There were cases of explicit discrimination against Shi’a Hazaras even with official documentation. Qurban Ali told us that he was denied entry despite showing his documents to Pakistani authorities. “They did not allow my family, despite our pleas. They even beat me with a cable wire”. Ali Raza claimed that “those whose Tazkiras (Afghan ID card) were from Qandahar (mostly Pashtuns) were allowed to cross while people from other provinces (mostly Hazaras) were denied entry… the trafficker told me introduce myself as someone’s son so that I can cross the border”.

Afghan refugees fear deportation from Pakistan back to Afghanistan, where they will be “at the mercy of the Taliban”

Those who finally managed to enter Pakistan hoped they could breathe a sigh of relief. But it seems Shi’a Hazaras have no place to go. On 15th September, the Balochistan authorities criminalised anyone offering refuge to Afghan refugees and warned of strict repercussions. They also deported more than 500 refugees.

More importantly, the Government has held the official position that ‘there are no Afghan refugees or refugee camps’ in Pakistan. As a result, the authorities have raided local mosques hosting refugees. Saltanat told us ‘We stayed nearly two weeks in a masjid. Then we were told to find somewhere else otherwise we will be taken by the police’.

A mosque caretaker hosting refugees told us that he was threatened with arrest by ‘people’ from the government who was told, “if you host anyone [refugees], we will raid and arrest you”.

“Refugees…fear that the police might come and arrest them and send them back to Afghanistan. We will be at the Taliban’s mercy”, said Sajjid Ali, 35, a qualified account. Zainab also shared her fears: “The Pakistani government doesn’t want us here and [has already] deported people”. She’s not registered herself as a refugee because “we are terrified and can’t take the risk. We don’t want to be sent back”. Sajid warns that if they are deported, their lives will be at risk.

In fact, most refugees are hiding, fearing deportation.

Criminalising the hosting of refugees has also restricted their mobility. As Zainab describes: “We can’t work and that puts us at significant financial risk”. Ali Raza added “if we were allowed [to travel], then we might get better work opportunities”.

Their hasty departure meant that most refugees came unprepared. Qurban said “We could not bring any clothing or stuff for the winter. I want to go to [named city] where it is warmer. But I have heard that people are not allowed in and stopped at different places”. Saeeda told us that even those with legal documents were being harassed and stopped by the authorities.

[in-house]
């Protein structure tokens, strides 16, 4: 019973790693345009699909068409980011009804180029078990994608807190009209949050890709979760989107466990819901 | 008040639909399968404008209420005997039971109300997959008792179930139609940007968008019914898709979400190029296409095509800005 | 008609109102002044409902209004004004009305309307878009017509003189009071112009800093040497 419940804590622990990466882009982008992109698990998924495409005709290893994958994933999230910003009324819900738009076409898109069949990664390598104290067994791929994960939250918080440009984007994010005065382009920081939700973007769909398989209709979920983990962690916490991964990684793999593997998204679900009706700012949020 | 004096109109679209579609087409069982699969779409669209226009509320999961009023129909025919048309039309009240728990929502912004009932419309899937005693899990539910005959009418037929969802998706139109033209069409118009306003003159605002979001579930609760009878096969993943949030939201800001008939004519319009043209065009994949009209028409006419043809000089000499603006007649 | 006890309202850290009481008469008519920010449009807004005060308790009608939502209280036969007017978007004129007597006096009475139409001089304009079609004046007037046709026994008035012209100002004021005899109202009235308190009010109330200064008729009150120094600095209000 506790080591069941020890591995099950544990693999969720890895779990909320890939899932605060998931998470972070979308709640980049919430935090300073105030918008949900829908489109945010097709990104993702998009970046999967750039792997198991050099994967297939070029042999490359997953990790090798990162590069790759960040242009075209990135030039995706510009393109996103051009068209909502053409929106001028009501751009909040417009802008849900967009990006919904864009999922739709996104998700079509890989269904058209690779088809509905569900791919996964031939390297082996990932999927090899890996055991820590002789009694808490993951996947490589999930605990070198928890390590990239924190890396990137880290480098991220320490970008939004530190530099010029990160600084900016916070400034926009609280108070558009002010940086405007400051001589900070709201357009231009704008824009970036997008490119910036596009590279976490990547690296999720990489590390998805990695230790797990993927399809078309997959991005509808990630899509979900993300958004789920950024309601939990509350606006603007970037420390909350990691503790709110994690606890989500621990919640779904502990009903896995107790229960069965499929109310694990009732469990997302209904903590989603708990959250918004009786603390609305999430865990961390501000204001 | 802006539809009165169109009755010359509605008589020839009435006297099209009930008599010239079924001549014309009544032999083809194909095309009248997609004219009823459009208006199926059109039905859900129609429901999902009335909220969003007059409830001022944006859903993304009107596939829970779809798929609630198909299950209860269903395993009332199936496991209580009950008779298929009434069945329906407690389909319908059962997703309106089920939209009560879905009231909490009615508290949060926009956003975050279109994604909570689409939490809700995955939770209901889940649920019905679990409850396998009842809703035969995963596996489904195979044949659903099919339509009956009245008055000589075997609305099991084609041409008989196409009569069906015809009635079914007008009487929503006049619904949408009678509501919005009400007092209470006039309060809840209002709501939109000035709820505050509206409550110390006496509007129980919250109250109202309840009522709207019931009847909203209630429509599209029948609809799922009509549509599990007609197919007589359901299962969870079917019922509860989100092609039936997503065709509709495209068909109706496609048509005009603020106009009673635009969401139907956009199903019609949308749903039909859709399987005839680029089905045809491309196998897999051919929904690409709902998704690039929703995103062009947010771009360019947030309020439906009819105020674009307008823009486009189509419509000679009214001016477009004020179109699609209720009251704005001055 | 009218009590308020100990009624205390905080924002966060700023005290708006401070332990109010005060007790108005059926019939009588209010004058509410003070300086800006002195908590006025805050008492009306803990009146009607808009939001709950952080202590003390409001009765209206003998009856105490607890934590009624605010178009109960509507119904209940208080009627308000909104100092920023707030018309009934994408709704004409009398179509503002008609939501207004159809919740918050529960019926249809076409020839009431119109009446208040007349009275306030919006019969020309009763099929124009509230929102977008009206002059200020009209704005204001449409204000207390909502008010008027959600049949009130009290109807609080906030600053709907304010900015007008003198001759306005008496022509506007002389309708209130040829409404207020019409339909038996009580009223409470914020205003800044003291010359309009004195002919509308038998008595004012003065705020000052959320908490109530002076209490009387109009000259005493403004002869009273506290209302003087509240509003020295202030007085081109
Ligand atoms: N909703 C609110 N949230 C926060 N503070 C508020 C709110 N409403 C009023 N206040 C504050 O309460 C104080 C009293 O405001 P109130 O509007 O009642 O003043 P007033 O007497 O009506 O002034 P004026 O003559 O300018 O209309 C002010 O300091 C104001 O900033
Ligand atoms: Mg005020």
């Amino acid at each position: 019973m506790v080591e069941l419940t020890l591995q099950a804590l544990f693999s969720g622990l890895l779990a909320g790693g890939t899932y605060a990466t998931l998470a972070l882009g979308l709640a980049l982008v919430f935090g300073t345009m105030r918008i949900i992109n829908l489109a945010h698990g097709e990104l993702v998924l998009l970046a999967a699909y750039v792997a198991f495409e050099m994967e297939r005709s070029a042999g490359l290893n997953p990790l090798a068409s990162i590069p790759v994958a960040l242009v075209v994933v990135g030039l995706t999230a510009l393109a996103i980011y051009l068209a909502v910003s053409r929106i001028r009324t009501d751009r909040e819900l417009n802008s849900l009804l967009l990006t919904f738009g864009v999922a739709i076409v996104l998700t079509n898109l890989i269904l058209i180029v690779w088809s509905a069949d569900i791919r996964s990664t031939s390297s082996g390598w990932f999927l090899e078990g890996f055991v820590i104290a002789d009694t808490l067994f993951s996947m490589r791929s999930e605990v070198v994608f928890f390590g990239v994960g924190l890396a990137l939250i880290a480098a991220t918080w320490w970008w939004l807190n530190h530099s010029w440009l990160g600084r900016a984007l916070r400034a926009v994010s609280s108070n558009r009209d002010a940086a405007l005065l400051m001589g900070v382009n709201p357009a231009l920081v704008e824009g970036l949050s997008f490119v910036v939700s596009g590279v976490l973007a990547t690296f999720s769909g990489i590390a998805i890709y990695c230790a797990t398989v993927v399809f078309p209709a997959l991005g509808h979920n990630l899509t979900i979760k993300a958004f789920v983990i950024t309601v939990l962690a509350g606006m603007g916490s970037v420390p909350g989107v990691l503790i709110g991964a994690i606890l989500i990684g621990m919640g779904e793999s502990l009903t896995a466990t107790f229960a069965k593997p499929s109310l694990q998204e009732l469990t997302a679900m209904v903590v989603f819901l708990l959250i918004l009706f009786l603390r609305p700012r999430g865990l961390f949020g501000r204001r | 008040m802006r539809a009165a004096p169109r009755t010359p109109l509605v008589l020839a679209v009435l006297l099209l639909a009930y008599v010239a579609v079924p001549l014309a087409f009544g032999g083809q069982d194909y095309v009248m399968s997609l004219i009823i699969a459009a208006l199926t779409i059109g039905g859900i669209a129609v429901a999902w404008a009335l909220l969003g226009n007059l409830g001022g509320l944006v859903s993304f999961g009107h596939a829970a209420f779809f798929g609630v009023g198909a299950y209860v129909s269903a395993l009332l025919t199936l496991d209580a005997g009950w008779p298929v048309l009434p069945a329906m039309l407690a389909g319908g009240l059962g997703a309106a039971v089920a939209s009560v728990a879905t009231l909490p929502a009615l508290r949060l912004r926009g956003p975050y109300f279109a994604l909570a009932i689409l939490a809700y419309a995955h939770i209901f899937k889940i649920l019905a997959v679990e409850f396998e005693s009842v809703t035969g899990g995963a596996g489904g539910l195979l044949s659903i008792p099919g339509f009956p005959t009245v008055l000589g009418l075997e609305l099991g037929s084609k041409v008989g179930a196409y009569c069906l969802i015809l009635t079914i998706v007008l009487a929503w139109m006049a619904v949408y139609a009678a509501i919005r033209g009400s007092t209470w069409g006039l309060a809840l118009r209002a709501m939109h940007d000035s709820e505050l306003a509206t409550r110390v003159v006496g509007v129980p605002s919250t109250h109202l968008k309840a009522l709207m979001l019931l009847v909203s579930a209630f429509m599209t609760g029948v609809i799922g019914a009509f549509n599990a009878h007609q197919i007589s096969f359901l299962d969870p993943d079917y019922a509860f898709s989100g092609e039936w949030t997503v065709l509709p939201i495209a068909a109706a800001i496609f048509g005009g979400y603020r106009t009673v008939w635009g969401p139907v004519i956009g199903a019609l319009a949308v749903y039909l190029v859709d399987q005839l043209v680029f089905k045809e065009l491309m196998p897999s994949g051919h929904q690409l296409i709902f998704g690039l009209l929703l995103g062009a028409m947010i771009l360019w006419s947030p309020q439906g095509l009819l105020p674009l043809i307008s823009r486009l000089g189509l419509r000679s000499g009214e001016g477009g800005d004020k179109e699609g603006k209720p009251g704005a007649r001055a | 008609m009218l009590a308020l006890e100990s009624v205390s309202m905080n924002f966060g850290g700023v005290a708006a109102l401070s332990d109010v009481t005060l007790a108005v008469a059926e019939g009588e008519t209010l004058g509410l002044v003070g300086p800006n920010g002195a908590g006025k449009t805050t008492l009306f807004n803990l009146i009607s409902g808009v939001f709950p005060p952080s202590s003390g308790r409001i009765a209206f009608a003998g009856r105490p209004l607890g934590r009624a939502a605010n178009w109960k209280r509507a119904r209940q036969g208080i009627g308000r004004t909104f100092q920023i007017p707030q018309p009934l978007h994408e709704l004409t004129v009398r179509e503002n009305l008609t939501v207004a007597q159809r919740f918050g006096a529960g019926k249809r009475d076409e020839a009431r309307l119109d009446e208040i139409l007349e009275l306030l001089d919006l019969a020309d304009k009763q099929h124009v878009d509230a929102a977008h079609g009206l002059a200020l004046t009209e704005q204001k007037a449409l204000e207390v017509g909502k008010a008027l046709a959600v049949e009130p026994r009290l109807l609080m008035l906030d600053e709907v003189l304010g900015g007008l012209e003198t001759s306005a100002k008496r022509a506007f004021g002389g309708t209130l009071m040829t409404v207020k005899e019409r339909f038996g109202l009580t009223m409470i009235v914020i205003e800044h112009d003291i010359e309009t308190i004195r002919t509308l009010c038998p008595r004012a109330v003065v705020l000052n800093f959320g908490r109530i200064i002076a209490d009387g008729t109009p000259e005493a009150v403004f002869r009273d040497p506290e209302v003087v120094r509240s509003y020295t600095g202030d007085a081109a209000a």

On top of this, refugees are faced with a slow registration process.  All six refugees we interviewed complained that they had not heard back from the organisation leading the process.

Pakistan must decriminalise support for Afghan refugees and support their registration

Pakistan’s refusal to acknowledge the presence of Afghan refugees and its crackdown against them not only undermines the handling of this humanitarian crisis but also heaps more misery on those who have already experienced violence, discrimination and suffering just to reach Pakistan.

And this crackdown and intimidation is not restricted to Balochistan. Refugees are being stopped and harassed while travelling to different cities. An aid worker in Islamabad informed us that his organisation had gone to provide relief aid to around 50 refugee families from Afghanistan who had arrived in Rawalpindi’s Sadiqabad area in early September, but found that those families escaped overnight due to raid threats. The pattern of hosts receiving threatening calls from people pretending to be from the ‘government’ or ‘security agencies’ has become a tool to drive out refugees from different cities such as Quetta, Rawalpindi, and Islamabad.

Pakistan, in general, and the Balochistan government, in particular, should urgently decriminalise support for refugees and accelerate their registration process.

*All names have been changed to preserve the safety of the respondents.

*We are not mentioning specific borders and cities to avoid any traceability.

We are indebted to our local interlocutors who assisted us in conducting interviews.

This analysis was originally published by CREID. Jaffer A. Mirza is a researcher. He tweets at @jafferamirza, and Maryam Kanwer is a human rights activist. She tweets at @maryamkanwer.